The Athlon II is only launching with one model today the 3.0GHz Athlon II X2 250.  Priced at $87, it’s likely that we won’t see more Athlon II X2s until AMD is ready to further switch its lineup over to 45nm in order to keep up with demand.

The Phenom II X2 550 BE

We actually get two new dual-core chips today, the second is the new Phenom II X2 550 Black Edition.  Like all of the other chips in the Phenom II lineup, the X2 550 is simply a die-harvested Phenom II X4 part.  In other words, what we have is a quad-core Phenom II with two of its cores disabled.  Given that it’s still fairly early in GlobalFoundries’ 45nm manufacturing process, it makes sense to see so many harvested parts.  I would expect these Phenom II X2 and perhaps even the X3 derivatives to either disappear or shift out of the limelight as AMD’s yields improve.

Because it’s based on the quad-core Phenom II processor, the X2 550 BE has a full 6MB L3 cache that the two cores can share.  The L2 caches are still stuck at 512KB but with a large 6MB L3, there’s very little to complain about.  The unlocked Black Edition part runs at 3.1GHz and retails for $102.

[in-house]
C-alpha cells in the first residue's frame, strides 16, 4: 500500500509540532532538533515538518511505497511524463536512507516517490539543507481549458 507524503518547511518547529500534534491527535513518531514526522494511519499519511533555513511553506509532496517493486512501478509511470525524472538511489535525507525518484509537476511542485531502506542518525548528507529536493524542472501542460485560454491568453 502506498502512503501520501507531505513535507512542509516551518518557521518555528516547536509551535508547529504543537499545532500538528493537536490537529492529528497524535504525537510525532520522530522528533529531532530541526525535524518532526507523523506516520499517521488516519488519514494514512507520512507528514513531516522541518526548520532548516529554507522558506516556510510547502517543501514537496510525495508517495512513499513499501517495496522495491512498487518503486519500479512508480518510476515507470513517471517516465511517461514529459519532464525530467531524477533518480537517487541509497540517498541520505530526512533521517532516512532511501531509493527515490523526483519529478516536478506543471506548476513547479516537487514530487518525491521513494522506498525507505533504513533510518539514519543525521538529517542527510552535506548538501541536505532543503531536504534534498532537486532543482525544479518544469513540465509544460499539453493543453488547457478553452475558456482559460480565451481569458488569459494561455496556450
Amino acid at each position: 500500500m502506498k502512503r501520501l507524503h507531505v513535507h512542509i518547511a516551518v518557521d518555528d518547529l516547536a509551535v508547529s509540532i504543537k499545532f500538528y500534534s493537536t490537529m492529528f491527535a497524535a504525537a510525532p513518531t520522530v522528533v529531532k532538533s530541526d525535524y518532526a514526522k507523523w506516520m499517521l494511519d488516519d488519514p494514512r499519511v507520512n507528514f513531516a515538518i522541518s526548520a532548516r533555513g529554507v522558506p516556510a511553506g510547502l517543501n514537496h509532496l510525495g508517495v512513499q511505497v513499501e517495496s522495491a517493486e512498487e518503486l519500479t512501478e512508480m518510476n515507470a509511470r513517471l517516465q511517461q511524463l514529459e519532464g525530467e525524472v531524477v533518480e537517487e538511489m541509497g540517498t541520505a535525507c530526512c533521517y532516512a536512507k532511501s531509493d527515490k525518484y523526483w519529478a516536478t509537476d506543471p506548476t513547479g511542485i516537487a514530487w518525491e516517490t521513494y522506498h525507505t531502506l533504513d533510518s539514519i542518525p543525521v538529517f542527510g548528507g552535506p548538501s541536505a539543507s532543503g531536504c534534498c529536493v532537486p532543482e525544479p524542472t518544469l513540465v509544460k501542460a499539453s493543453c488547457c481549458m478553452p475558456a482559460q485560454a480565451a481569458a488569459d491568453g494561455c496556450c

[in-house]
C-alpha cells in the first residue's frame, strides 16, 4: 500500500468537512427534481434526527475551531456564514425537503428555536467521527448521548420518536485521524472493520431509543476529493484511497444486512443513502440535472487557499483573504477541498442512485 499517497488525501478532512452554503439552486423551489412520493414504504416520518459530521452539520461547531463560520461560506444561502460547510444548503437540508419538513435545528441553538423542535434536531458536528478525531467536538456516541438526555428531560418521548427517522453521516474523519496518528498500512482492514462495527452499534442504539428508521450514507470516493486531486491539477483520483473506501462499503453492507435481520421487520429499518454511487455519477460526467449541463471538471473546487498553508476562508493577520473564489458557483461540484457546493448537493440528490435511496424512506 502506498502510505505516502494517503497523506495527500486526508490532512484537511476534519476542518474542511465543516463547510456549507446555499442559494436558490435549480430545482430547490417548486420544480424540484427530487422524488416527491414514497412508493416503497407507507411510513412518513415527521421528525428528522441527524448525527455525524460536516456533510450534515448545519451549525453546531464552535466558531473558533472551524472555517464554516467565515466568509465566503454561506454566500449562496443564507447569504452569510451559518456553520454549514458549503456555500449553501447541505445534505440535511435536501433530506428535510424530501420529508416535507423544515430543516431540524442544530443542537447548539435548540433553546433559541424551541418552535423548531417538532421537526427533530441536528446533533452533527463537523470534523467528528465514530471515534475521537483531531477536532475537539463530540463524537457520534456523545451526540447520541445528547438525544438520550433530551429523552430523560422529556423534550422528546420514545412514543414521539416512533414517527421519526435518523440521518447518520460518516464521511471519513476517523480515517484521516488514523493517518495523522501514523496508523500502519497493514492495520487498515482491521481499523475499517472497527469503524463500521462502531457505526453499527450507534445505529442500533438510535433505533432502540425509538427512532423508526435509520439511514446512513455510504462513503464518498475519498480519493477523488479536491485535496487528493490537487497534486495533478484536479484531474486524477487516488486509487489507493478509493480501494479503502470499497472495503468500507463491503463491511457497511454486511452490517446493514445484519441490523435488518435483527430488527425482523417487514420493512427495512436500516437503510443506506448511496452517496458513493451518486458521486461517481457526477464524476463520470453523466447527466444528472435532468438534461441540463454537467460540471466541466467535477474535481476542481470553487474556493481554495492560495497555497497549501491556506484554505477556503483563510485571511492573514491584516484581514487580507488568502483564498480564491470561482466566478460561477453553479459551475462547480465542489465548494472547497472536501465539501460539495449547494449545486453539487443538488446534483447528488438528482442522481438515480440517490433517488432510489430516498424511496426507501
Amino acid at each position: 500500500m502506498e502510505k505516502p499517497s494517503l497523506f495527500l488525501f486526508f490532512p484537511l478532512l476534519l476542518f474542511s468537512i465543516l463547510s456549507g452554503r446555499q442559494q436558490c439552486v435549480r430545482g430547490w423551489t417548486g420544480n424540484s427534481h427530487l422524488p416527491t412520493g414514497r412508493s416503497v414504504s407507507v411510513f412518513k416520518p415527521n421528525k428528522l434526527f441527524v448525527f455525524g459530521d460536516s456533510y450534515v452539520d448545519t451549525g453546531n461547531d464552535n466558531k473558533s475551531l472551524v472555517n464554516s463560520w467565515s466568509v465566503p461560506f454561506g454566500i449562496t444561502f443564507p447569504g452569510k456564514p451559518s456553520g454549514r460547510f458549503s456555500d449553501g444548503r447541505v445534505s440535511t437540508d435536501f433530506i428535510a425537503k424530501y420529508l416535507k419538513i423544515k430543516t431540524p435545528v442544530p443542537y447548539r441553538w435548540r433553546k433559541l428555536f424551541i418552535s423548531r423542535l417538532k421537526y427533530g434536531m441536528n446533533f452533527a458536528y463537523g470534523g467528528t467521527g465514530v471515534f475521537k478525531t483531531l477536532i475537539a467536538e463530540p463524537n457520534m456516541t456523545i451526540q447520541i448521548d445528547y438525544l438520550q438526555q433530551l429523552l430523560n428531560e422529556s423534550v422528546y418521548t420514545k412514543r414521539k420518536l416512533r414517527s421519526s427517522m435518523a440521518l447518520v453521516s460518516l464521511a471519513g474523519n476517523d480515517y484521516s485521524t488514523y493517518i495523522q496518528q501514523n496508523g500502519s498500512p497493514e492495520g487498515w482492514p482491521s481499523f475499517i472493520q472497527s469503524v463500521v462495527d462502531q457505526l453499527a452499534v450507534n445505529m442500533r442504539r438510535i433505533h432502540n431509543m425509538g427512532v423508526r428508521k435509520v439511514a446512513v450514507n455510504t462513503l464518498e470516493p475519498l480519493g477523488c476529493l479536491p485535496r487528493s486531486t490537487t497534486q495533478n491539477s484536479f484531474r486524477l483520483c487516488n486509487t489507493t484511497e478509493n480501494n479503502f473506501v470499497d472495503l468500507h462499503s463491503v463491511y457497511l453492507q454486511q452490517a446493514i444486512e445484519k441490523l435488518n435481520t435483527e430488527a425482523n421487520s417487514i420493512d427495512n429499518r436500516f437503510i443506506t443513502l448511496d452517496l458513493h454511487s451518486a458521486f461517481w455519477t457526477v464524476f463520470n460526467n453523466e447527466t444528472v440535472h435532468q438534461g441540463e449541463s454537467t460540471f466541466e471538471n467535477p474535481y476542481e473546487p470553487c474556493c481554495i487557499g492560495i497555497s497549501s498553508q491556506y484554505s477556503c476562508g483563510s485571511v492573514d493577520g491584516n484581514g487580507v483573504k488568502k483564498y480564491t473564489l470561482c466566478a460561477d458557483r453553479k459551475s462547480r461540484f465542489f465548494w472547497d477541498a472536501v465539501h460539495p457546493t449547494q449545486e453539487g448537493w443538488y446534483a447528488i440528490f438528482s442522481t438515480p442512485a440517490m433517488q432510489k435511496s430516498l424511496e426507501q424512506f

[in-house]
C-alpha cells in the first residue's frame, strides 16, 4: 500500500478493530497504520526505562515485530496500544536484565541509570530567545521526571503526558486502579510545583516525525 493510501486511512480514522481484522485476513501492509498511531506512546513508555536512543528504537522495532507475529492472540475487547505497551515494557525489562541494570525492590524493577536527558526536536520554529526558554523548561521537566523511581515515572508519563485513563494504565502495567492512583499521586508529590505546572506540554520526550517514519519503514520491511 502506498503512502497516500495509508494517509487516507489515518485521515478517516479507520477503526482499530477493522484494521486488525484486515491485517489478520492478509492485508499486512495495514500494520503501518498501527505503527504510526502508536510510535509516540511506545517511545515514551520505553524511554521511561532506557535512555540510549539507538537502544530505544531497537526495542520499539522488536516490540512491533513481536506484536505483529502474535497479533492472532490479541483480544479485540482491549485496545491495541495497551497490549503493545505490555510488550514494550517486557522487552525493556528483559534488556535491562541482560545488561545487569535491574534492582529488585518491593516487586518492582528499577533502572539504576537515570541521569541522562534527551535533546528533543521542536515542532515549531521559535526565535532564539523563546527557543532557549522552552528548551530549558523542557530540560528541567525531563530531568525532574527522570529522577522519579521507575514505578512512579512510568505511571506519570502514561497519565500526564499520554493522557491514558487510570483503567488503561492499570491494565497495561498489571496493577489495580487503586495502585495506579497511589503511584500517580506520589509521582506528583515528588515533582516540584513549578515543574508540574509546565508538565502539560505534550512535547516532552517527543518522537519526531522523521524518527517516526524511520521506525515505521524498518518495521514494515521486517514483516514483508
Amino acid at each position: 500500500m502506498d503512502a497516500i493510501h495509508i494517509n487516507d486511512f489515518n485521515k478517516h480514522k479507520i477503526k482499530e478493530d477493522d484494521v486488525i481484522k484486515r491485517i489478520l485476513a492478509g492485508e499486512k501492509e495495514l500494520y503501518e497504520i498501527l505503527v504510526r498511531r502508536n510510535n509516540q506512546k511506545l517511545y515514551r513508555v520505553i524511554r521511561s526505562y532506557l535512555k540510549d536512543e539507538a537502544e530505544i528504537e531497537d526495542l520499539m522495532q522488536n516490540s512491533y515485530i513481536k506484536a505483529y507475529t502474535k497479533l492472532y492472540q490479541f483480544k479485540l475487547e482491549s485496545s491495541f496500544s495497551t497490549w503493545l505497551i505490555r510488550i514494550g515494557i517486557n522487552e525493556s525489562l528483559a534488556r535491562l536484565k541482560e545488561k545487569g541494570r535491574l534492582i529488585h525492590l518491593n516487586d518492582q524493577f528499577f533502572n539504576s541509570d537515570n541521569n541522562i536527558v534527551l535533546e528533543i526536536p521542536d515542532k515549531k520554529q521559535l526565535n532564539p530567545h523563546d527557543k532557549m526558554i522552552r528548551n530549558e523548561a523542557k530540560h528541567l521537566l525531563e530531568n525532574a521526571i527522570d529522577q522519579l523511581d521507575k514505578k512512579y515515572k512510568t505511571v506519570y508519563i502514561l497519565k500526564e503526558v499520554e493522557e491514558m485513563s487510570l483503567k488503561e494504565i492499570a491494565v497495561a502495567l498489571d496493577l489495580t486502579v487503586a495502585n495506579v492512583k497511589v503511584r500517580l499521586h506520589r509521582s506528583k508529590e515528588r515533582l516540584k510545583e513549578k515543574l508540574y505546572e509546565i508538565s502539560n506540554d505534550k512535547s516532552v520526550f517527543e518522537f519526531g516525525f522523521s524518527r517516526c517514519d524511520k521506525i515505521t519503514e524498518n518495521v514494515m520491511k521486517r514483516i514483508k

Availability and New Energy Efficient Phenom IIs

AMD is expecting availability for both of these parts in the next week or so.

The table below shows AMD’s new lineup with these two chips.  Note that I’ve also included data on the Phenom II X4 905e and the Phenom II X3 705e.  These two CPUs run at 2.5GHz and have a 65W TDP, down from 125W and 95W for all previous AM3 parts.

Processor Cores Clock Speed un-core Clock L2 Cache L3 Cache TDP Price
AMD Phenom II X4 955 BE 4 3.2GHz 2.0GHz 2MB 6MB 125W $245
AMD Phenom II X4 945 4 3.0GHz 2.0GHz 2MB 6MB 125W $225
AMD Phenom II X4 940 BE 4 3.0GHz 1.8GHz 2MB 6MB 125W $225
AMD Phenom II X4 920 4 2.8GHz 1.8GHz 2MB 6MB 125W $195
AMD Phenom II X4 910 4 2.6GHz 2.0GHz 2MB 6MB 95W $???
AMD Phenom II X4 905e 4 2.5GHz 2.0GHz 2MB 6MB 65W $195
AMD Phenom II X4 810 4 2.6GHz 2.0GHz 2MB 4MB 95W $175
AMD Phenom 9950 4 2.6GHz 2.0GHz 2MB 2MB 140W $173
AMD Phenom II X4 805 4 2.5GHz 2.0GHz 2MB 4MB 95W $???
AMD Phenom II X3 720 BE 3 2.8GHz 2.0GHz 1.5MB 6MB 95W $145
AMD Phenom II X3 710 3 2.6GHz 2.0GHz 1.5MB 6MB 95W $125
AMD Phenom II X3 705e 3 2.5GHz 2.0GHz 1.5MB 6MB 65W $125